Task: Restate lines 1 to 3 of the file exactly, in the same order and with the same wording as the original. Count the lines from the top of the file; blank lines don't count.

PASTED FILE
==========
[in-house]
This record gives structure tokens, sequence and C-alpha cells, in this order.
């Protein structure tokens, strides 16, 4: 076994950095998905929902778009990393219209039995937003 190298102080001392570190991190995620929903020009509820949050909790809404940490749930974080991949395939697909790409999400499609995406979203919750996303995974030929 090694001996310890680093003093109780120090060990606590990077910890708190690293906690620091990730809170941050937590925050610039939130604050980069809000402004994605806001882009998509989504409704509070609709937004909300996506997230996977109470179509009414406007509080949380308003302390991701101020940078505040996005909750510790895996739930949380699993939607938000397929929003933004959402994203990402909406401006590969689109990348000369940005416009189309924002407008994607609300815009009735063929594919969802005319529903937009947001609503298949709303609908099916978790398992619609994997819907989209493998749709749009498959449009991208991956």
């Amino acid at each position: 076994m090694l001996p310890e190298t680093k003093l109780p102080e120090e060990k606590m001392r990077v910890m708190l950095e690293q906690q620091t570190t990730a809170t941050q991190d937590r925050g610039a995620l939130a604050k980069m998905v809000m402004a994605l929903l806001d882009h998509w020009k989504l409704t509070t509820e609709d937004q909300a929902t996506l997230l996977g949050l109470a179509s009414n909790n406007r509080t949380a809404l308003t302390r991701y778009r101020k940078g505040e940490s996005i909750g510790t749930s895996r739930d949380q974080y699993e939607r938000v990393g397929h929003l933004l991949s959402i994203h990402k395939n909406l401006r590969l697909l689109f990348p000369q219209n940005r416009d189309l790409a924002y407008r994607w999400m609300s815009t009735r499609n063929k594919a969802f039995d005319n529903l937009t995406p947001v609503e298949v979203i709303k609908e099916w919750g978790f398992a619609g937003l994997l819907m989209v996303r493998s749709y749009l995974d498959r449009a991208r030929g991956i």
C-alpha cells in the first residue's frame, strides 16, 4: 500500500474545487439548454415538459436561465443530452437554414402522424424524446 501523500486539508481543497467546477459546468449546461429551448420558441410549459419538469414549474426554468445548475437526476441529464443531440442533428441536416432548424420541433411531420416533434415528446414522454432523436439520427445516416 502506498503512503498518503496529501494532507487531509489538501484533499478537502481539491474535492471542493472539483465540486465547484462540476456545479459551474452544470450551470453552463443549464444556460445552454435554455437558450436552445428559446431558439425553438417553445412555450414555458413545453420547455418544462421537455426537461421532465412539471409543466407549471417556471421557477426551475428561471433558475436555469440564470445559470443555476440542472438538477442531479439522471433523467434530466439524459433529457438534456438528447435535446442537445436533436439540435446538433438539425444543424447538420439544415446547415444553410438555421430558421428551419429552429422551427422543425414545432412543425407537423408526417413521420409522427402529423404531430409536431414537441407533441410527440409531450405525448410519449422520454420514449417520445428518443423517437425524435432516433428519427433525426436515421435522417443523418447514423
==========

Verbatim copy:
[in-house]
This record gives structure tokens, sequence and C-alpha cells, in this order.
């Protein structure tokens, strides 16, 4: 076994950095998905929902778009990393219209039995937003 190298102080001392570190991190995620929903020009509820949050909790809404940490749930974080991949395939697909790409999400499609995406979203919750996303995974030929 090694001996310890680093003093109780120090060990606590990077910890708190690293906690620091990730809170941050937590925050610039939130604050980069809000402004994605806001882009998509989504409704509070609709937004909300996506997230996977109470179509009414406007509080949380308003302390991701101020940078505040996005909750510790895996739930949380699993939607938000397929929003933004959402994203990402909406401006590969689109990348000369940005416009189309924002407008994607609300815009009735063929594919969802005319529903937009947001609503298949709303609908099916978790398992619609994997819907989209493998749709749009498959449009991208991956």